Introduction of Role play and Simulation22nd September 2022 1 By indiafreenotes
Roleplay simulation is an experiential learning method in which either amateur or professional roleplayers (also called interactors) improvise with learners as part of a simulated scenario. Roleplay is designed primarily to build first-person experience in a safe and supportive environment. Roleplay is widely acknowledged as a powerful technique across multiple avenues of training and education.
Howard Barrows invented the model for medical patient role-playing in 1963 at University of Southern California. This program allowed doctors practice taking medical histories and conducting physical examinations by participating in a one-on-one scenario with a role-player. The role-players (called Standardized Patients or SP) were also trained on providing performance evaluations after the fiction of the scenario was complete. Barrows continued to evolve this model, eventually bringing it to other physicians in the 1970s, and into the academic world in the 1980s. Today, many hospitals and medical universities have their own standardized patient programs that employ part-time role-players trained to specific standards of interaction. The Association of Standardized Patient Educators has members from six different continents.
An industry of professional skills training emerged in the late 1990s, primarily in the United Kingdom. Companies began hiring acting professionals to create situational dramas to be overcome by learners as part of an experiential learning methodology. Today, there are more than twenty companies in the UK that specialize in providing role-players for workplace simulations.
Professional military role-players have been employed by the US Military since 2001, primarily as a response to the September 11, 2001 attacks in the United States. Preparation requirements for the resulting War in Afghanistan created a need for cultural role-players skilled in languages and customs of current theaters of war to populate simulated villages and urban environments.
Law Enforcement Training
Role-players are often hired by law enforcement agencies to portray criminals or victims of crimes in scenarios that simulate typical law enforcement situations. These can range from a response to a domestic violence call to an “active shooter” scenario. Role-players are advantageous over video-based police simulations in that they can escalate or de-escalate a confrontational situation in response to the words, body language, and tone of voice of the trainee. This becomes key in effective use-of-force training.
Law enforcement scenarios use role-players for scenarios such as interrogation, hostage negotiation, and witness interviews. Recently, law enforcement agencies have begun to introduce the identification of human trafficking victims into their role-player curriculum.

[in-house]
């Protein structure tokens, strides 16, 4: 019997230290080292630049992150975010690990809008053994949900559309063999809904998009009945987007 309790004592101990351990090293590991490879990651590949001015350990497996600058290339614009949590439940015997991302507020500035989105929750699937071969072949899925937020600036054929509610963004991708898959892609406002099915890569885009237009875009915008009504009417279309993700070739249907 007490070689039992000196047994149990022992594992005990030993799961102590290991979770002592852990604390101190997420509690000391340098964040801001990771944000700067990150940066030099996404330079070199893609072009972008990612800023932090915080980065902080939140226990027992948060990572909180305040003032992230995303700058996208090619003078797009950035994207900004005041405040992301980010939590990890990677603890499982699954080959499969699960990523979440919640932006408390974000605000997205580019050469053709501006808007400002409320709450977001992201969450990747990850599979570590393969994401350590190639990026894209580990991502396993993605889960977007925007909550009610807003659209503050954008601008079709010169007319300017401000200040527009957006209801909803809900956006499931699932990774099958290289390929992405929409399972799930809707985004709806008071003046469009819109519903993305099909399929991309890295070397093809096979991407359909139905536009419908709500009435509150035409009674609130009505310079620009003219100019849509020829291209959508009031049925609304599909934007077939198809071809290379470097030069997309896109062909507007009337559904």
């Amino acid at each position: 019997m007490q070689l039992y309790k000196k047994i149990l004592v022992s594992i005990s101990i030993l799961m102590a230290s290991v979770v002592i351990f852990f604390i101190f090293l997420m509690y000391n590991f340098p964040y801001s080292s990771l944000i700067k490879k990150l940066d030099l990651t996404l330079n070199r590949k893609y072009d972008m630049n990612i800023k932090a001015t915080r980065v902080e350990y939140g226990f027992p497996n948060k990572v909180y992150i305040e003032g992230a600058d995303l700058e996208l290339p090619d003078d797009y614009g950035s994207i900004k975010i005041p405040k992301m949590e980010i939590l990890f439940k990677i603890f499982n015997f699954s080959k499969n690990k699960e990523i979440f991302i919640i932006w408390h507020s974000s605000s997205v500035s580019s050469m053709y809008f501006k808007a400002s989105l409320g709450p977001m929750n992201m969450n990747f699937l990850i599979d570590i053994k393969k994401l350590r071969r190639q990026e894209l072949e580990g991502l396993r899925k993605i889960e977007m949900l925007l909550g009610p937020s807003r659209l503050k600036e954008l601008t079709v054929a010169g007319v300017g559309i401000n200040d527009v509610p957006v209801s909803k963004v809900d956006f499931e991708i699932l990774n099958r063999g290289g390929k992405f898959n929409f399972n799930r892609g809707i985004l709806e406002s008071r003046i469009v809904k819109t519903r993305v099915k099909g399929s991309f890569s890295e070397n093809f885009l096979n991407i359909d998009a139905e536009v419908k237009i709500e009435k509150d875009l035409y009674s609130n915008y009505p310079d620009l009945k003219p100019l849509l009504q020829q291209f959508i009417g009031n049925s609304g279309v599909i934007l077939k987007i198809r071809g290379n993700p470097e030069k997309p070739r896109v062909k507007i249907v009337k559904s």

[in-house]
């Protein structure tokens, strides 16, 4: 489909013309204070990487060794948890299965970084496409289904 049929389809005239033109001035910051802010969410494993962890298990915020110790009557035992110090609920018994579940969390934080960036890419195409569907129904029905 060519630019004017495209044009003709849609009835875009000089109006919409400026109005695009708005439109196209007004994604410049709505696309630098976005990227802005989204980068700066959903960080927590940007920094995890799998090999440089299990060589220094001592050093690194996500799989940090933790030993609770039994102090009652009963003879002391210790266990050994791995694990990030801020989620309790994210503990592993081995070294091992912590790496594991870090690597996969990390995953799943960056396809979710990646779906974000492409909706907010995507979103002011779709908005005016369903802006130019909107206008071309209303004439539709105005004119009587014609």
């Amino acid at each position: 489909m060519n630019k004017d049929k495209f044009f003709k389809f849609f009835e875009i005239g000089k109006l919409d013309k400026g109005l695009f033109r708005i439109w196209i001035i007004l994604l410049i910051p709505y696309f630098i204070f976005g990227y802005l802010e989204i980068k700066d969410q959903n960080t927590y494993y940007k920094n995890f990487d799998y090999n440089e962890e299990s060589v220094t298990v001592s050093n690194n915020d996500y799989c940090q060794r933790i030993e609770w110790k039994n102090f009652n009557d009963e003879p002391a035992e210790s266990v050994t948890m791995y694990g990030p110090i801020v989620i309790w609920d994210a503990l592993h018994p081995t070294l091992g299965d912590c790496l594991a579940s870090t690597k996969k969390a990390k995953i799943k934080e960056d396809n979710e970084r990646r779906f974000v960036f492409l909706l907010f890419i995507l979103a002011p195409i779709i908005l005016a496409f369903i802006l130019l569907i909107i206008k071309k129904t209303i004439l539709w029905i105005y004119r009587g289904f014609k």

Business Leadership Training
Role-players are used by businesses to equip their leadership with experience in handling interpersonal conflict, negotiations, interviews, performance reviews, customer service, workplace safety, and ethical dilemmas. A role-player may also simulate difficult and sensitive conversations such as layoffs, or reports of sexual harassment. This gives leaders a chance to make mistakes in a safe environment, rather than learn from a mistake in the real world, which could lead to costly litigation.
Mediation and Facilitation Training
Role-playing is used to equip future practitioners with experience in using diverse skills, structures, and methods to handle various mediation and facilitation scenarios. These roleplays usually have student’s roleplaying both the mediation-facilitation and client-sides of the interactions; however, more intense or complicated scenarios can be explored with more experienced or professional role-players. The interactions are usually scaffold; with various key features of the participants and situation defined, but much of the roleplay is improvised. The practice of roleplay in this context promotes several important factors, beyond basic skill-building. It fosters the capacity for multiperspectival thinking. It helps mediators and facilitators cultivate empathy and compassion for their clients, this cultivation can be critical for achieving better outcomes.
Role-play also has applications in forecasting. One forecasting method is to simulate the conditions being studied. Some experts in forecasting have found that role-thinking for produces less accurate forecasts than when groups act as protagonists in their interactions with one another.
The use of skilled role-players in a simulation has several benefits over using unskilled confederates:
- When untrained fellow learners are asked to serve as role-players in a simulation, the resulting learning experience tends to be ineffective due to embarrassment, intimidation, or unrealistic performances.
- Skilled role-players also help ensure the conditions for an effective simulation are intact. These conditions include maintaining a safe environment, and dynamically adjusting difficulty, complexity, and intensity to the capabilities and experience level of the learner.
- Since role-players improvise each interaction, predictability is taken out of the simulation. Predictable scenarios limit the development of decision-making skills.
- Role-player providers can typically offer broader coverage of demographic representation than is possible by using in-house staff to portray characters.
Role-players can be expensive to organizations with limited training resources. Role-player fees are typically contingent upon skill and level of specialized knowledge, and can range from minimum wage to more than US$100 per hour.
Certain types of training that require objectively quantifiable measures of success can be incompatible with the variability of using a human-in-the-loop.